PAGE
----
(2021) Clay McLeod Chapman, Quirk Books, pbk, 296pp, ISBN: 978-1-683-69233-1
In this psychological thriller Richard is an Art teacher in the quiet town of Danvers, Virginia. He is recently married to fellow teacher Tamara, and as a result has taken on the responsibility of fatherhood to young Eli. At the beginning of the book all seems good, and life is full of potential.
So far this all sounds rather Stephen King-like in the authorís depiction of small-town America. Itís quiet and generally pretty calm, a great place to live and bring up a family, with a great and close-knit community.
In alternate chapters we also find the story of Sean from 1982-'83, a five-year-old single child of a single-parent mother, who seems to move from place to place as his mother moves from job to job. Initially the two stories of Richard and Sean run parallel to each other and seem disconnected.
As the book progresses, though, we realise that Sean has had a change of identity. Back in 1982 he was coerced into making up a lie that Mister Woodhouse, his favourite teacher, had given him bruises rather than the real culprit, the school bully.
The fall-out of this is considerable. Sean is unable to tell others that he made the lie up, and continues to tell more lies to cover himself. The incident gains national interest. Sean likes the attention and the fact that people are listening to what he has to say, even when things seem to go badly wrong and much bigger than he ever would have imagined. This eventually leads to Sean being given a new identity with foster parents. By 2013 it is almost as if Sean never existed.
The ongoing tension of the novel is created when horrific ritualistic animal killings in 2013 begin to happen at Richardís school Ė and that events of the past are starting to repeat themselves.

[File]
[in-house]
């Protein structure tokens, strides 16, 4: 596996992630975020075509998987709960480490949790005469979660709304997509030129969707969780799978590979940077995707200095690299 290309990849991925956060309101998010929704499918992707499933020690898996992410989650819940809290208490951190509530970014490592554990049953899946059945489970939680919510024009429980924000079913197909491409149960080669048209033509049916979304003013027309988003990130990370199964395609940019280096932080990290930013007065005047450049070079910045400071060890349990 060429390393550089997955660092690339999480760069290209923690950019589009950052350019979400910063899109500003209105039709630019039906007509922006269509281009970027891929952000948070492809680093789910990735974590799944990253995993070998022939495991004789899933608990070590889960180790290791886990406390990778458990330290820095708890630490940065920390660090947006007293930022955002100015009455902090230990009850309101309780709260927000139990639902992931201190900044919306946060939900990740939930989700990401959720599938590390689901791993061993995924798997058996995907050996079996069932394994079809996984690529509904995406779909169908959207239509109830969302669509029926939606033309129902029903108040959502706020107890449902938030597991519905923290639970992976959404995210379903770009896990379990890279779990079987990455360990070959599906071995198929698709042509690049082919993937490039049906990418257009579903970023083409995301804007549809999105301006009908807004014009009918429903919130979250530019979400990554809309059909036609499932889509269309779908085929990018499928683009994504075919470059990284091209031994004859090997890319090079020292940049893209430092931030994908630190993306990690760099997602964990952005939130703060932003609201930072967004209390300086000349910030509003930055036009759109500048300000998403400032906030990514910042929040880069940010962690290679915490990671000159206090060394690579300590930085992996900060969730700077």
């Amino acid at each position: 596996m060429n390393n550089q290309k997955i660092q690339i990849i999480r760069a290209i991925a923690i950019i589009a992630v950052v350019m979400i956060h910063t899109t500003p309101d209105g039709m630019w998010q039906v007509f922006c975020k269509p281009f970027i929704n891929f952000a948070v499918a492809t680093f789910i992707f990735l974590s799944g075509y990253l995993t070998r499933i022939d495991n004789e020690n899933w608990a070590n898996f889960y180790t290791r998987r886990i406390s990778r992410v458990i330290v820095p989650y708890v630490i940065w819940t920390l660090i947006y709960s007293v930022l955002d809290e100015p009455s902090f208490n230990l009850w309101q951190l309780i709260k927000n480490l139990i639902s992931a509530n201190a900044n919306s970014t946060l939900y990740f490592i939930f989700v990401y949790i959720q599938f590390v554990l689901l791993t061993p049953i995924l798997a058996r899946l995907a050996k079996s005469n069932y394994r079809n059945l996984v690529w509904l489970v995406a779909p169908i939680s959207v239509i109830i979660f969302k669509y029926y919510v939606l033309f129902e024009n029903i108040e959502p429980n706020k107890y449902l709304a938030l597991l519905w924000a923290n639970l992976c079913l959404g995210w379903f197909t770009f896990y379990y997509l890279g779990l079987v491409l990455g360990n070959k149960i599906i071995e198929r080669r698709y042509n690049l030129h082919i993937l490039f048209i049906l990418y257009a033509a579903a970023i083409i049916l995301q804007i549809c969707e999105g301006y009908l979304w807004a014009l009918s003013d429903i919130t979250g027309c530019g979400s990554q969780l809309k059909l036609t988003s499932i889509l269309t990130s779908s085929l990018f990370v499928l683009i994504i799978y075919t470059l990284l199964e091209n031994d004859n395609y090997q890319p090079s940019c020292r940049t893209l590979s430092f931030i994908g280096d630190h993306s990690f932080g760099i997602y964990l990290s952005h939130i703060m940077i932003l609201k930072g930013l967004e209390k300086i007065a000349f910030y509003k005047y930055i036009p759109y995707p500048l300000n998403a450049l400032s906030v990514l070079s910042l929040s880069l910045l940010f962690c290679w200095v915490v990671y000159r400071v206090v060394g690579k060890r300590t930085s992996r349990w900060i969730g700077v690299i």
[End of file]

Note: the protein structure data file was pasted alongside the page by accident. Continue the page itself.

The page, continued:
Much of the latter part of the book is focussed on Richardís perspective, and so has an emphasis on the psychological aspects of the case rather than any witchcraft or magic. There is an ongoing sense that Richard may be sub-consciously be involved in the killings, and as they escalate, he may be involved in worse things to come. He becomes more paranoid and secretive, and the author does well to describe events through Richard in such a way that the reader is often unsure whether it is Richardís own actions that are causing the trauma or something (or someone) else? The reader is kept guessing for much of the book, and Clay manages to build up suspense nicely throughout.
What also worked for me was the different voices given to both Sean and Richard. Whilst Richardís is admittedly mainly through a first-person narrative, Seanís is also subtly effective, showing the reader indirectly how easy it is for a young child to be manipulated and swept along by things outside of his or her understanding.
By examining such aspects of modern life, the book also manages to put under the spotlight the sometimes grubby nature of aspects of modern life. Although you donít need to know this to appreciate the story, the novel is evidently based on true events in the USA in the 1980ís. (Thereís a useful list of background material given at the end of the novel to show this, too.) A case known as the ďSatanic PanicĒ led to the rising up of a moral minority who felt that their lifestyle was under threat by covert Satanism across America and that it was the pillars of society such as the school-teachers that were to blame.
This novel shows how easy it is for paranoia and mistrust to spread in a society and how difficult it is for such things to be disproved, once raised. Lovely neighbours suddenly become snarling protesters once they feel that their homes, lives and family are in danger, quick to anger and to judge, and this aspect of suburban lifestyle is shown effectively, although the author is clear not to make it obvious whether this is actually happening or whether it is Richardís crumbling perception that is interpreting things this way.
The book deals with the nature of what is truth, the innocence of children, the basic human need for attention, the reliability of memory and oddly, forgiveness. The issues raised are not new, but they are still depressingly relevant. Could such events happen here, today? This book makes it seem possible.
Of course, most of the plot is resolved at the end. Thereís a couple of nice little twists towards the end that I didnít see coming, which is always a good sign to me. All in all, this was a good creepy tale that kept my attention throughout.
See also Arthur's take on Whisper Down the Lane.
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